Doing Everything Yourself Isn’t Dedication—It’s Bad Leadership

Most entrepreneurs feel that they have to do everything. We feel that we are the only ones who know exactly how to get things done. This is a telltale sign of bad leadership. Of course you know more about your business than anyone. You live and breathe it. In the beginning, every activity probably could be done more effectively by you. You probably also feel that only you will provide the necessary attention to detail. This may all be true, especially in the early stages of your business. If you are lucky enough to have a team, you say to yourself, “It will take me much longer to teach someone to do this than to do it myself.” This starts with one issue, but then becomes the mantra for all issues.

“When you do too much, you are setting your company up for failure.” 

One of the most damaging perspectives you can have is believing there’s no one out there who can get the job done. We know that in early stages of your company with limited resources you will get frustrated because things are not getting done to your standards. Here are the negative implications of that mindset:

  • You Stunt Growth. You become the bottleneck. It is impossible for a business to gain any momentum when everything waits for you. You see your passion, dedication and attention to detail as a huge plus. Others see it as detrimental to the growth of the business.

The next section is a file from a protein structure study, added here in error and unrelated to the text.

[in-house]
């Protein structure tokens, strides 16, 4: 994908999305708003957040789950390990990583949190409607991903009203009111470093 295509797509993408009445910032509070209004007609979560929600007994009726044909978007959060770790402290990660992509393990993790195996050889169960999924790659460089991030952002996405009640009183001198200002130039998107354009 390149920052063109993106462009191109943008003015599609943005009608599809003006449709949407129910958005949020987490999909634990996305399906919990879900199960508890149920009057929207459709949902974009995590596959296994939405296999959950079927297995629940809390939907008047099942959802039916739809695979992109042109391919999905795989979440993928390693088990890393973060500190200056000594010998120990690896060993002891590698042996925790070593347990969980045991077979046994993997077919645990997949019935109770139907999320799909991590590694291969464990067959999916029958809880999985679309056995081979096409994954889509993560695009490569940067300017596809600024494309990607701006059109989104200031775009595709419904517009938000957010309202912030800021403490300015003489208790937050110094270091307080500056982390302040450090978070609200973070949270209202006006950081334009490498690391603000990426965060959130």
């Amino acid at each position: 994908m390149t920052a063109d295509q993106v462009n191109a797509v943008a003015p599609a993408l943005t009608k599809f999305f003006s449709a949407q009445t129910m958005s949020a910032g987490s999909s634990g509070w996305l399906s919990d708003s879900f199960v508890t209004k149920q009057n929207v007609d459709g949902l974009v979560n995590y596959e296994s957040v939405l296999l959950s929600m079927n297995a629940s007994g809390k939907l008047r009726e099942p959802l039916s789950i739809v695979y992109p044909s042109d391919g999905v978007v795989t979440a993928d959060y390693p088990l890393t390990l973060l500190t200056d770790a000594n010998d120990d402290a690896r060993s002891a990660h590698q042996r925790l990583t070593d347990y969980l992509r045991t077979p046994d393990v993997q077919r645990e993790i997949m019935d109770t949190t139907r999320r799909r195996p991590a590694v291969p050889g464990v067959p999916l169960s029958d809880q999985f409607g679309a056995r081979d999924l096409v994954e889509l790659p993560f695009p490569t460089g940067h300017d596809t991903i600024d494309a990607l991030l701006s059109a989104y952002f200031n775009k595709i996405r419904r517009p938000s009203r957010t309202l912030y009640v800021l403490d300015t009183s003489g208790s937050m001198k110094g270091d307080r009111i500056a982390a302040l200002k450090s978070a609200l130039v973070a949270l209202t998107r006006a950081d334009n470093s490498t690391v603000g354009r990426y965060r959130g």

• You Undermine Your Ability to Engage Employees. Senior employees will question whether your management style will give them the authority and accountability to execute, or will they be micromanaged instead. Senior employees don’t want to work in a company that looks like a “solar system”—where you are the sun and everything revolves around you. They want to join a team with a chain of command that allows them to naturally execute in their area of expertise.
  • Your Business Will Have Significant Risk. While early stage entrepreneurs are almost always indispensable, once you are fortunate enough to have customers, employees, and investors, you have to minimize this risk. What would happen to your employees if you got hit by a bus? What would happen to the money your family invested? What would happen to your investors? Would your customers continue to do business with your company? When everything revolves around you, you create risk for your constituents that they must weigh when doing business with your company. Would customers purchase an Apple product if they thought that when the world tragically lost Steve Jobs their products would no longer work?

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